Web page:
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It’s Not Too Late to Winterize Your Home

Turn your calendars to December everybody! If you think you‘ve seen the worst that winter has to offer this past cold, blustery, snowy November, just wait till you see what the “real” winter months have in store for you and your home!

Predictions are for a winter similar to what we had last year. Are you ready? (Many of you were caught by surprise when the snow came hard and heavy in mid-November). If not, you still have time to get ready. December weather fluctuates quite a bit and, unless you live in Alaska, there should be plenty of days to take precautions against cold weather damage that can occur with subfreezing temperatures.

The first thing to do is put your storm windows in. Ever try to put them in when its 20 degrees outside? Not good…for the furnace or your heating bills. Along those same lines, if you have a window air conditioner, either take it out or put a fitted air conditioner cover over it.

Your flowers and grass will not need to be watered anytime soon (5-6 months), so purge your sprinkler system to avoid having the pipes freeze and burst. You‘ll have a heckuva time trying to find the source of your sprinkler system problems next spring.

Have a service professional check your furnace. If you know what you‘re doing, you can do it yourself. If you‘re not absolutely, positively, 100% sure, call someone who is. When things go wrong with the furnace when it‘s freezing outside, things can get freezing inside pretty quickly. If you have a propane or oil furnace, make sure to have your fuel storage tank topped off and ready to go.

Planning on using your fireplace this winter? Check to make sure the chimney is clear of any nests or other obstacles. Open the fireplace damper, hold some lighted newspaper inside, and watch to see that smoke rises up and out of the chimney.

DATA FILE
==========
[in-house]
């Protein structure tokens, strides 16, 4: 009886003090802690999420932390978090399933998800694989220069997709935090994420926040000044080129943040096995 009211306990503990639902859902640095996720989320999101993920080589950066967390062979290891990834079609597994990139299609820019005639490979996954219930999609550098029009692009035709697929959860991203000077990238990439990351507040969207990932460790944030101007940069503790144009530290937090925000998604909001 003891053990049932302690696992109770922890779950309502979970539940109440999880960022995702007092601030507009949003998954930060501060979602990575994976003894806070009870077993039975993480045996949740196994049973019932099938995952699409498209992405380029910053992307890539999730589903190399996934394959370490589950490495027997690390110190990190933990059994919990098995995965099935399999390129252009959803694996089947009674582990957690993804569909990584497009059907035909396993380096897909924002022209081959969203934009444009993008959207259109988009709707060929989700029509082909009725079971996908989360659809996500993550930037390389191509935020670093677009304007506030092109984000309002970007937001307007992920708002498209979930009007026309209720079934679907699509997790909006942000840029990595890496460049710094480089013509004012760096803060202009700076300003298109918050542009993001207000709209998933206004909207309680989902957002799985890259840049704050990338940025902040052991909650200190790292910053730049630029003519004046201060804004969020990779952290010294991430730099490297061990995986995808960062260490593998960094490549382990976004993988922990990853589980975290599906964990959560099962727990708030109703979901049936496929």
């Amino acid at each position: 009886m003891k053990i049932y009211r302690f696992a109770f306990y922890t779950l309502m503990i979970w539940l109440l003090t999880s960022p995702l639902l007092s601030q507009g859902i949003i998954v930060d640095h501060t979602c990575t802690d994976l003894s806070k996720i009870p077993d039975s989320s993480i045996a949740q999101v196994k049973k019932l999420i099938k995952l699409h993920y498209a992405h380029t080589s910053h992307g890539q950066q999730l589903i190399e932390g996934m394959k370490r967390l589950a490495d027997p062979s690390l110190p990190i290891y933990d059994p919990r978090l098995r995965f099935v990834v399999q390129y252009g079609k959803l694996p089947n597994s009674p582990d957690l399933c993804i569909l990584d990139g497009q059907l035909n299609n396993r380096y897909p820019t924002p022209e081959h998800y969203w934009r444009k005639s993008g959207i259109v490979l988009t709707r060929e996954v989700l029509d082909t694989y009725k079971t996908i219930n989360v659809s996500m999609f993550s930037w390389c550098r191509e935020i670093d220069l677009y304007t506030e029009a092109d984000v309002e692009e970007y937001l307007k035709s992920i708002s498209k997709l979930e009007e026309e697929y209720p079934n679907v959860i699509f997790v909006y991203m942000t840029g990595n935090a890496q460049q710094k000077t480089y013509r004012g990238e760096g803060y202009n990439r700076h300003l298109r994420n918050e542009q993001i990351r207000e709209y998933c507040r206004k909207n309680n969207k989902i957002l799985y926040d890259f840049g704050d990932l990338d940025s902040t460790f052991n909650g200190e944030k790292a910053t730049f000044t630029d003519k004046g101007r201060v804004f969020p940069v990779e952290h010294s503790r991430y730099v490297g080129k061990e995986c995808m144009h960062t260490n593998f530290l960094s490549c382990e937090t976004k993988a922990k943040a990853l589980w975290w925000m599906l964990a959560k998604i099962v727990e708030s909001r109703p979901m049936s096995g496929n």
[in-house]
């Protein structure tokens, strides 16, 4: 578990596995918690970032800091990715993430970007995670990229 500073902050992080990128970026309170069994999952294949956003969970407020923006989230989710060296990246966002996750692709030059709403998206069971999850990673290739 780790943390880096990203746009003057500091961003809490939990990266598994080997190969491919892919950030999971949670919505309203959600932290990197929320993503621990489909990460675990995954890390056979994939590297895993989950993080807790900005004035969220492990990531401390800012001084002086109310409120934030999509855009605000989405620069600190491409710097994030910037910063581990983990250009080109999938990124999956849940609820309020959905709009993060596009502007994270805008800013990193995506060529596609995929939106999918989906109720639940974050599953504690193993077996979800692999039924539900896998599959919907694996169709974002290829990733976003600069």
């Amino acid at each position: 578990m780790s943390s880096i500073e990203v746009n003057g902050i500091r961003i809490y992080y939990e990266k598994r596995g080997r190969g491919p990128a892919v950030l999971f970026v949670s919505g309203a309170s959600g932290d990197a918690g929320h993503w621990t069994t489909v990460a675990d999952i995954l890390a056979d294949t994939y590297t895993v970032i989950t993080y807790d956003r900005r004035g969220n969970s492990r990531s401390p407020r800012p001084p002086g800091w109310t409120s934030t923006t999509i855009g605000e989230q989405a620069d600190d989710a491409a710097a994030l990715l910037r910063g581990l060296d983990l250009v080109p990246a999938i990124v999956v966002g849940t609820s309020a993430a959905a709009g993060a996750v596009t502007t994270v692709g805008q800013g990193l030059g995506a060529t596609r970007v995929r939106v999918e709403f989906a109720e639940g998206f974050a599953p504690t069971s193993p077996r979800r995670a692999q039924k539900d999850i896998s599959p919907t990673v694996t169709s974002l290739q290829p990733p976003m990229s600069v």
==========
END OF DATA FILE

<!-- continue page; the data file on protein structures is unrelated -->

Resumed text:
Cold weather can wreak havoc on your plumbing. Water in pipes can freeze and burst, causing quite a bit of damage to your home and your wallet!

To prevent burst pipes, insulate any water or drain piping that is exposed to the cold weather. You can find them in uninsulated spaces such a crawlspace, attic, outside walls, etc. You can wrap them with insulating tape or styrofoam.

Turn off the water supply to your exterior faucets and drain them by opening the spigot. Disconnect your garden hoses and drain them if you store them outside. It is a good idea to put pipe wrapping and insulating tape on the exterior faucets. You can never be too safe when trying to prevent burst pipes!

How is our home insulation? Your wall insulation? Your attic insulation? Having adequate insulation in these areas is critical to the comfort of your family and the safety of your living space. Many homes built before 1980 do not have any insulation at all—simply because it was not required by law before then. Other homes have insulation that was poor to begin with or has deteriorated or settled over time. Cold spots in your walls are a sure sign that your home is not properly insulated. You can have an insulation or energy professional come to your home and check your walls for you. Sometimes they will use a thermal gun to identify cold areas in your walls.

Having adequate attic insulation is important for not only keeping cold air out of your home, but also for preventing dangerous icicles and ice dams from forming on your roof and gutters.

Air sealing can close any gaps that insulation does not cover. Heat can escape from areas inside your walls that are around pipes, wall fixtures, and other places. You can go to your hardware store for air sealing materials, or you can call a professional who will likely do a more thorough and durable job than you can do yourself. Infiltration of cold air from air leaks around doors and windows can usually be stopped with simple weather-stripping.

These are a few of the most important things you can do to protect your home and family this winter. Of course, they‘ll also help to significantly lower your energy bills. Don‘t get caught with your insulation down—winterize ASAP and avoid the hassle and costs that come from a cold home and serious damage to your property.

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